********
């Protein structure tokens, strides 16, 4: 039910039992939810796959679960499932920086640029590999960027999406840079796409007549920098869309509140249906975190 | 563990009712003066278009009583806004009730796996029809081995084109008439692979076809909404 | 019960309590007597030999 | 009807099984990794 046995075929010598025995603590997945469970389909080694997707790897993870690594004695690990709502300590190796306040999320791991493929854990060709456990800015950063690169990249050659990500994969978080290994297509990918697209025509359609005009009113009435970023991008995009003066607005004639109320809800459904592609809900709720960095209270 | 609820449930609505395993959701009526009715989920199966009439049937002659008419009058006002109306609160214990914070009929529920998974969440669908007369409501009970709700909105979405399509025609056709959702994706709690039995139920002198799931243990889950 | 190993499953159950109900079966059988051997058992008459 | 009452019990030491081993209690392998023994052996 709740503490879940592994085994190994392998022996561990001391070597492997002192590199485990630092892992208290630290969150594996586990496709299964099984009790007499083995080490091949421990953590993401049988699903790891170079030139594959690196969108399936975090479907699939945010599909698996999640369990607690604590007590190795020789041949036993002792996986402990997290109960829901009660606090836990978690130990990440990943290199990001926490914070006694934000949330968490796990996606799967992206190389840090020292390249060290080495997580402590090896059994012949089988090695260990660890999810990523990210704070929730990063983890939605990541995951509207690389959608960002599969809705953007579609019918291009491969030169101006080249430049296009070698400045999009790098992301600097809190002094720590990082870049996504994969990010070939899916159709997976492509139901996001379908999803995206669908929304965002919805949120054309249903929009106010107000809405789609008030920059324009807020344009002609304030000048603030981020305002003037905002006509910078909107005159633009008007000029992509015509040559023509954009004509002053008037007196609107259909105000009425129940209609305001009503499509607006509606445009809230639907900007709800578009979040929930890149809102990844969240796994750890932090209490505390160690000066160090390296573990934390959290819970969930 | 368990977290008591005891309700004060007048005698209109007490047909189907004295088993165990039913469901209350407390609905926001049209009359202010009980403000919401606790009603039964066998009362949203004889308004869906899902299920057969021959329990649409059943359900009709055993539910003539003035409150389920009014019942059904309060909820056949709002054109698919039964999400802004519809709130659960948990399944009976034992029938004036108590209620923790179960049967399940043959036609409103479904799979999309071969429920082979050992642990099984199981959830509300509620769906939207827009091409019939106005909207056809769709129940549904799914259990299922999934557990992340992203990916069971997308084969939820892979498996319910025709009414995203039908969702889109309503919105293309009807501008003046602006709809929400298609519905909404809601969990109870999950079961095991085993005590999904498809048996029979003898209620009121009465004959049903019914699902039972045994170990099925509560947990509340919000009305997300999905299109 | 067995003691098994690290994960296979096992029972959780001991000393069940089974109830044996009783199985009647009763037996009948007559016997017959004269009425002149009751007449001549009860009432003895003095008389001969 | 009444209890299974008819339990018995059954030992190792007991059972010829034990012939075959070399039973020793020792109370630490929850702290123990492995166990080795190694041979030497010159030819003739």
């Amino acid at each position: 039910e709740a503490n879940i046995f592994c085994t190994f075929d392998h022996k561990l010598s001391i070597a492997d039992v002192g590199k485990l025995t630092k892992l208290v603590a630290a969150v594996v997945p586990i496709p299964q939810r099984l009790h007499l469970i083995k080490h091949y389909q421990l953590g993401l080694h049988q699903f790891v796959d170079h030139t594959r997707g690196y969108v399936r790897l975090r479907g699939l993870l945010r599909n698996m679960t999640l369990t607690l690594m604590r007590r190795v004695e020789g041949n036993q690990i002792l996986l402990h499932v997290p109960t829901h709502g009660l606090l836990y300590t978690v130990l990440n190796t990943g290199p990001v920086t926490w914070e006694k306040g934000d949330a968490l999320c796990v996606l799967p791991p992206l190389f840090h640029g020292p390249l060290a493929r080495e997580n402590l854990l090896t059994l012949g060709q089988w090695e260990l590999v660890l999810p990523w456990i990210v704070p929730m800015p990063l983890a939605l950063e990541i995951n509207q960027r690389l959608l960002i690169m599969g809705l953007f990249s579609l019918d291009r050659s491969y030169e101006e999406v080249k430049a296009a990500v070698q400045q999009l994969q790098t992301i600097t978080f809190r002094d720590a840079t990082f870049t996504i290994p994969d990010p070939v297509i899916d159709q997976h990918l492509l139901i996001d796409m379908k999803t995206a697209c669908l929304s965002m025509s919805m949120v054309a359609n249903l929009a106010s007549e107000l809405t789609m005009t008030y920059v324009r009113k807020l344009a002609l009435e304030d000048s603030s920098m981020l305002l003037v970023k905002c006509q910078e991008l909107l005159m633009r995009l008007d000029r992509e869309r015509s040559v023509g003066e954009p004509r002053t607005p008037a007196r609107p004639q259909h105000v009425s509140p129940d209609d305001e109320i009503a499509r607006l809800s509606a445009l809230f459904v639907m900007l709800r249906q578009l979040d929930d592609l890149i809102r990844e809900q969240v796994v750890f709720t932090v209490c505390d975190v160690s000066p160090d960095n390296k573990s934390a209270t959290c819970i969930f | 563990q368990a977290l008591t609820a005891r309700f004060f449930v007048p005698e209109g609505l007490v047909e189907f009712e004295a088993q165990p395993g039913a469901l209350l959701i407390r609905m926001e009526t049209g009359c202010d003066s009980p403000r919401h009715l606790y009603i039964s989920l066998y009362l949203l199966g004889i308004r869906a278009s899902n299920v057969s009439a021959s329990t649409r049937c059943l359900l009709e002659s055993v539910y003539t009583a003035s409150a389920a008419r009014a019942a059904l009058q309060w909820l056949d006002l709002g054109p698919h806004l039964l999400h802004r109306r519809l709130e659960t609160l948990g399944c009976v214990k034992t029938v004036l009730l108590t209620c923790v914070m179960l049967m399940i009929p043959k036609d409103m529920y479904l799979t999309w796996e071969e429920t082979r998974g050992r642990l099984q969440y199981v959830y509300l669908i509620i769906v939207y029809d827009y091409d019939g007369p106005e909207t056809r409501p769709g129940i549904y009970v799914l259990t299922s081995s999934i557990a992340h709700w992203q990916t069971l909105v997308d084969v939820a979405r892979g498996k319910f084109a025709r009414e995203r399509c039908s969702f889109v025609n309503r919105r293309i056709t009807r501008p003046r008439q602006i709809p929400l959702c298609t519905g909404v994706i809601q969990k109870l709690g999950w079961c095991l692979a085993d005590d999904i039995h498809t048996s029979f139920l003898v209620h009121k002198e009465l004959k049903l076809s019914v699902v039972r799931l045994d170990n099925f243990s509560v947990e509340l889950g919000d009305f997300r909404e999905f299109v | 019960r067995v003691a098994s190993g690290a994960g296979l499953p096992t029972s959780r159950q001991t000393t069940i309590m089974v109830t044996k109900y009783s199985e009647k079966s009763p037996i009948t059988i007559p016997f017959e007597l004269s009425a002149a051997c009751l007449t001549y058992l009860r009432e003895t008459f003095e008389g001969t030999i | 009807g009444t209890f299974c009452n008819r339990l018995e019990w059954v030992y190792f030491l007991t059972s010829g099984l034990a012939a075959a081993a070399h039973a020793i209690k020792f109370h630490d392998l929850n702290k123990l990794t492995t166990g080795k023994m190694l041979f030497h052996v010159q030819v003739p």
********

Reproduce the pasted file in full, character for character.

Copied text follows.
């Protein structure tokens, strides 16, 4: 039910039992939810796959679960499932920086640029590999960027999406840079796409007549920098869309509140249906975190 | 563990009712003066278009009583806004009730796996029809081995084109008439692979076809909404 | 019960309590007597030999 | 009807099984990794 046995075929010598025995603590997945469970389909080694997707790897993870690594004695690990709502300590190796306040999320791991493929854990060709456990800015950063690169990249050659990500994969978080290994297509990918697209025509359609005009009113009435970023991008995009003066607005004639109320809800459904592609809900709720960095209270 | 609820449930609505395993959701009526009715989920199966009439049937002659008419009058006002109306609160214990914070009929529920998974969440669908007369409501009970709700909105979405399509025609056709959702994706709690039995139920002198799931243990889950 | 190993499953159950109900079966059988051997058992008459 | 009452019990030491081993209690392998023994052996 709740503490879940592994085994190994392998022996561990001391070597492997002192590199485990630092892992208290630290969150594996586990496709299964099984009790007499083995080490091949421990953590993401049988699903790891170079030139594959690196969108399936975090479907699939945010599909698996999640369990607690604590007590190795020789041949036993002792996986402990997290109960829901009660606090836990978690130990990440990943290199990001926490914070006694934000949330968490796990996606799967992206190389840090020292390249060290080495997580402590090896059994012949089988090695260990660890999810990523990210704070929730990063983890939605990541995951509207690389959608960002599969809705953007579609019918291009491969030169101006080249430049296009070698400045999009790098992301600097809190002094720590990082870049996504994969990010070939899916159709997976492509139901996001379908999803995206669908929304965002919805949120054309249903929009106010107000809405789609008030920059324009807020344009002609304030000048603030981020305002003037905002006509910078909107005159633009008007000029992509015509040559023509954009004509002053008037007196609107259909105000009425129940209609305001009503499509607006509606445009809230639907900007709800578009979040929930890149809102990844969240796994750890932090209490505390160690000066160090390296573990934390959290819970969930 | 368990977290008591005891309700004060007048005698209109007490047909189907004295088993165990039913469901209350407390609905926001049209009359202010009980403000919401606790009603039964066998009362949203004889308004869906899902299920057969021959329990649409059943359900009709055993539910003539003035409150389920009014019942059904309060909820056949709002054109698919039964999400802004519809709130659960948990399944009976034992029938004036108590209620923790179960049967399940043959036609409103479904799979999309071969429920082979050992642990099984199981959830509300509620769906939207827009091409019939106005909207056809769709129940549904799914259990299922999934557990992340992203990916069971997308084969939820892979498996319910025709009414995203039908969702889109309503919105293309009807501008003046602006709809929400298609519905909404809601969990109870999950079961095991085993005590999904498809048996029979003898209620009121009465004959049903019914699902039972045994170990099925509560947990509340919000009305997300999905299109 | 067995003691098994690290994960296979096992029972959780001991000393069940089974109830044996009783199985009647009763037996009948007559016997017959004269009425002149009751007449001549009860009432003895003095008389001969 | 009444209890299974008819339990018995059954030992190792007991059972010829034990012939075959070399039973020793020792109370630490929850702290123990492995166990080795190694041979030497010159030819003739």
């Amino acid at each position: 039910e709740a503490n879940i046995f592994c085994t190994f075929d392998h022996k561990l010598s001391i070597a492997d039992v002192g590199k485990l025995t630092k892992l208290v603590a630290a969150v594996v997945p586990i496709p299964q939810r099984l009790h007499l469970i083995k080490h091949y389909q421990l953590g993401l080694h049988q699903f790891v796959d170079h030139t594959r997707g690196y969108v399936r790897l975090r479907g699939l993870l945010r599909n698996m679960t999640l369990t607690l690594m604590r007590r190795v004695e020789g041949n036993q690990i002792l996986l402990h499932v997290p109960t829901h709502g009660l606090l836990y300590t978690v130990l990440n190796t990943g290199p990001v920086t926490w914070e006694k306040g934000d949330a968490l999320c796990v996606l799967p791991p992206l190389f840090h640029g020292p390249l060290a493929r080495e997580n402590l854990l090896t059994l012949g060709q089988w090695e260990l590999v660890l999810p990523w456990i990210v704070p929730m800015p990063l983890a939605l950063e990541i995951n509207q960027r690389l959608l960002i690169m599969g809705l953007f990249s579609l019918d291009r050659s491969y030169e101006e999406v080249k430049a296009a990500v070698q400045q999009l994969q790098t992301i600097t978080f809190r002094d720590a840079t990082f870049t996504i290994p994969d990010p070939v297509i899916d159709q997976h990918l492509l139901i996001d796409m379908k999803t995206a697209c669908l929304s965002m025509s919805m949120v054309a359609n249903l929009a106010s007549e107000l809405t789609m005009t008030y920059v324009r009113k807020l344009a002609l009435e304030d000048s603030s920098m981020l305002l003037v970023k905002c006509q910078e991008l909107l005159m633009r995009l008007d000029r992509e869309r015509s040559v023509g003066e954009p004509r002053t607005p008037a007196r609107p004639q259909h105000v009425s509140p129940d209609d305001e109320i009503a499509r607006l809800s509606a445009l809230f459904v639907m900007l709800r249906q578009l979040d929930d592609l890149i809102r990844e809900q969240v796994v750890f709720t932090v209490c505390d975190v160690s000066p160090d960095n390296k573990s934390a209270t959290c819970i969930f | 563990q368990a977290l008591t609820a005891r309700f004060f449930v007048p005698e209109g609505l007490v047909e189907f009712e004295a088993q165990p395993g039913a469901l209350l959701i407390r609905m926001e009526t049209g009359c202010d003066s009980p403000r919401h009715l606790y009603i039964s989920l066998y009362l949203l199966g004889i308004r869906a278009s899902n299920v057969s009439a021959s329990t649409r049937c059943l359900l009709e002659s055993v539910y003539t009583a003035s409150a389920a008419r009014a019942a059904l009058q309060w909820l056949d006002l709002g054109p698919h806004l039964l999400h802004r109306r519809l709130e659960t609160l948990g399944c009976v214990k034992t029938v004036l009730l108590t209620c923790v914070m179960l049967m399940i009929p043959k036609d409103m529920y479904l799979t999309w796996e071969e429920t082979r998974g050992r642990l099984q969440y199981v959830y509300l669908i509620i769906v939207y029809d827009y091409d019939g007369p106005e909207t056809r409501p769709g129940i549904y009970v799914l259990t299922s081995s999934i557990a992340h709700w992203q990916t069971l909105v997308d084969v939820a979405r892979g498996k319910f084109a025709r009414e995203r399509c039908s969702f889109v025609n309503r919105r293309i056709t009807r501008p003046r008439q602006i709809p929400l959702c298609t519905g909404v994706i809601q969990k109870l709690g999950w079961c095991l692979a085993d005590d999904i039995h498809t048996s029979f139920l003898v209620h009121k002198e009465l004959k049903l076809s019914v699902v039972r799931l045994d170990n099925f243990s509560v947990e509340l889950g919000d009305f997300r909404e999905f299109v | 019960r067995v003691a098994s190993g690290a994960g296979l499953p096992t029972s959780r159950q001991t000393t069940i309590m089974v109830t044996k109900y009783s199985e009647k079966s009763p037996i009948t059988i007559p016997f017959e007597l004269s009425a002149a051997c009751l007449t001549y058992l009860r009432e003895t008459f003095e008389g001969t030999i | 009807g009444t209890f299974c009452n008819r339990l018995e019990w059954v030992y190792f030491l007991t059972s010829g099984l034990a012939a075959a081993a070399h039973a020793i209690k020792f109370h630490d392998l929850n702290k123990l990794t492995t166990g080795k023994m190694l041979f030497h052996v010159q030819v003739p």